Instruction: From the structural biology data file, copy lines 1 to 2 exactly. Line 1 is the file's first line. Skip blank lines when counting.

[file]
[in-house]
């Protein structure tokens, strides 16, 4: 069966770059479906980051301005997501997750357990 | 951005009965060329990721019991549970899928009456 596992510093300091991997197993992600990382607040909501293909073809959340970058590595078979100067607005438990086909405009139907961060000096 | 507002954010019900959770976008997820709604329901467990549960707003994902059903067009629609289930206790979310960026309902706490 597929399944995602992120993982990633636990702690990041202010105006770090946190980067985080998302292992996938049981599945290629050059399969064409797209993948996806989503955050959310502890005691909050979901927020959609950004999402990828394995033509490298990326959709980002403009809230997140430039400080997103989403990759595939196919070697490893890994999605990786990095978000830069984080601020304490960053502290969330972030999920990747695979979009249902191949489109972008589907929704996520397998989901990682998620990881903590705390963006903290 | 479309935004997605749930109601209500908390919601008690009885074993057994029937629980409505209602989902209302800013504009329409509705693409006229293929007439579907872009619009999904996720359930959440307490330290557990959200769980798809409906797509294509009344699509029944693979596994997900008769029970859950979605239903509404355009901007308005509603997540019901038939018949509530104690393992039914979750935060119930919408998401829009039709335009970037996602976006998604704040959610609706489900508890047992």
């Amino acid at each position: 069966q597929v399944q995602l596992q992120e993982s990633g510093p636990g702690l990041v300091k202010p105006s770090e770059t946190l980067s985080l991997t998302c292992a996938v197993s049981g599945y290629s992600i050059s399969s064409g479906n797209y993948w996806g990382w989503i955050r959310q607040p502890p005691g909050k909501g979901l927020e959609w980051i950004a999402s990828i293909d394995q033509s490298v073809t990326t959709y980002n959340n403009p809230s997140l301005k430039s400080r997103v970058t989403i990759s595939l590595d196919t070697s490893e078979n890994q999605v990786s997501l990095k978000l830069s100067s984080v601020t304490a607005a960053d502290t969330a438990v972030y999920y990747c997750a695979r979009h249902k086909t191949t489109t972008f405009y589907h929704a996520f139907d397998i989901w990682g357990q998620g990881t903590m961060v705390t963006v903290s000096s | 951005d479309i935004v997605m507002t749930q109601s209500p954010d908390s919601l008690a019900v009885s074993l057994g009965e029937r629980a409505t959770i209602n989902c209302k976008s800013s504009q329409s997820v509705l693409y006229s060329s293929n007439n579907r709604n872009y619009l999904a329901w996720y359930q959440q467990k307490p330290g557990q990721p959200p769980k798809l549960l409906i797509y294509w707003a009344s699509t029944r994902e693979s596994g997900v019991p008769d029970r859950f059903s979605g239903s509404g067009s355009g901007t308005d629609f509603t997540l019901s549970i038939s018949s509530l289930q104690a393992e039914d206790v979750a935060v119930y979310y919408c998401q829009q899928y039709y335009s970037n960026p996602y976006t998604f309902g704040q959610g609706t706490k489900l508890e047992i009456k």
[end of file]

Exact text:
[in-house]
């Protein structure tokens, strides 16, 4: 069966770059479906980051301005997501997750357990 | 951005009965060329990721019991549970899928009456 596992510093300091991997197993992600990382607040909501293909073809959340970058590595078979100067607005438990086909405009139907961060000096 | 507002954010019900959770976008997820709604329901467990549960707003994902059903067009629609289930206790979310960026309902706490 597929399944995602992120993982990633636990702690990041202010105006770090946190980067985080998302292992996938049981599945290629050059399969064409797209993948996806989503955050959310502890005691909050979901927020959609950004999402990828394995033509490298990326959709980002403009809230997140430039400080997103989403990759595939196919070697490893890994999605990786990095978000830069984080601020304490960053502290969330972030999920990747695979979009249902191949489109972008589907929704996520397998989901990682998620990881903590705390963006903290 | 479309935004997605749930109601209500908390919601008690009885074993057994029937629980409505209602989902209302800013504009329409509705693409006229293929007439579907872009619009999904996720359930959440307490330290557990959200769980798809409906797509294509009344699509029944693979596994997900008769029970859950979605239903509404355009901007308005509603997540019901038939018949509530104690393992039914979750935060119930919408998401829009039709335009970037996602976006998604704040959610609706489900508890047992």